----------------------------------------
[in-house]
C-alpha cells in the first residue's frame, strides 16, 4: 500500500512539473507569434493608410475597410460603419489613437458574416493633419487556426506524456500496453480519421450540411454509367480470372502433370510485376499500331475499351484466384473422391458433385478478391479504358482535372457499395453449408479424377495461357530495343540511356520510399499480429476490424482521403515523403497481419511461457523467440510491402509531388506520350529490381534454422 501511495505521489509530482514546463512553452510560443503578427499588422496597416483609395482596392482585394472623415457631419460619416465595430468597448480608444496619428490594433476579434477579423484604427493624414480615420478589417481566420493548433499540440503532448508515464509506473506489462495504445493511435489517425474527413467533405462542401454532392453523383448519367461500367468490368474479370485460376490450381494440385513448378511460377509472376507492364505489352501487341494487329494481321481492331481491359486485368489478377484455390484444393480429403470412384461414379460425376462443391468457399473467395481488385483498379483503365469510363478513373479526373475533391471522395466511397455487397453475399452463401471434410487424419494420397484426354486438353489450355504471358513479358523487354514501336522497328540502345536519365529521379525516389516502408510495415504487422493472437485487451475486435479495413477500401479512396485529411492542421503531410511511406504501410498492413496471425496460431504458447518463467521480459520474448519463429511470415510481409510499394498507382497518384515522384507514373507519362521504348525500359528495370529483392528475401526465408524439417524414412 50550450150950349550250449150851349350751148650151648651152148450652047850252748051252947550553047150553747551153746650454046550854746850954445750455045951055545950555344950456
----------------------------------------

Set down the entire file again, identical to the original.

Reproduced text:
[in-house]
C-alpha cells in the first residue's frame, strides 16, 4: 500500500512539473507569434493608410475597410460603419489613437458574416493633419487556426506524456500496453480519421450540411454509367480470372502433370510485376499500331475499351484466384473422391458433385478478391479504358482535372457499395453449408479424377495461357530495343540511356520510399499480429476490424482521403515523403497481419511461457523467440510491402509531388506520350529490381534454422 501511495505521489509530482514546463512553452510560443503578427499588422496597416483609395482596392482585394472623415457631419460619416465595430468597448480608444496619428490594433476579434477579423484604427493624414480615420478589417481566420493548433499540440503532448508515464509506473506489462495504445493511435489517425474527413467533405462542401454532392453523383448519367461500367468490368474479370485460376490450381494440385513448378511460377509472376507492364505489352501487341494487329494481321481492331481491359486485368489478377484455390484444393480429403470412384461414379460425376462443391468457399473467395481488385483498379483503365469510363478513373479526373475533391471522395466511397455487397453475399452463401471434410487424419494420397484426354486438353489450355504471358513479358523487354514501336522497328540502345536519365529521379525516389516502408510495415504487422493472437485487451475486435479495413477500401479512396485529411492542421503531410511511406504501410498492413496471425496460431504458447518463467521480459520474448519463429511470415510481409510499394498507382497518384515522384507514373507519362521504348525500359528495370529483392528475401526465408524439417524414412 50550450150950349550250449150851349350751148650151648651152148450652047850252748051252947550553047150553747551153746650454046550854746850954445750455045951055545950555344950456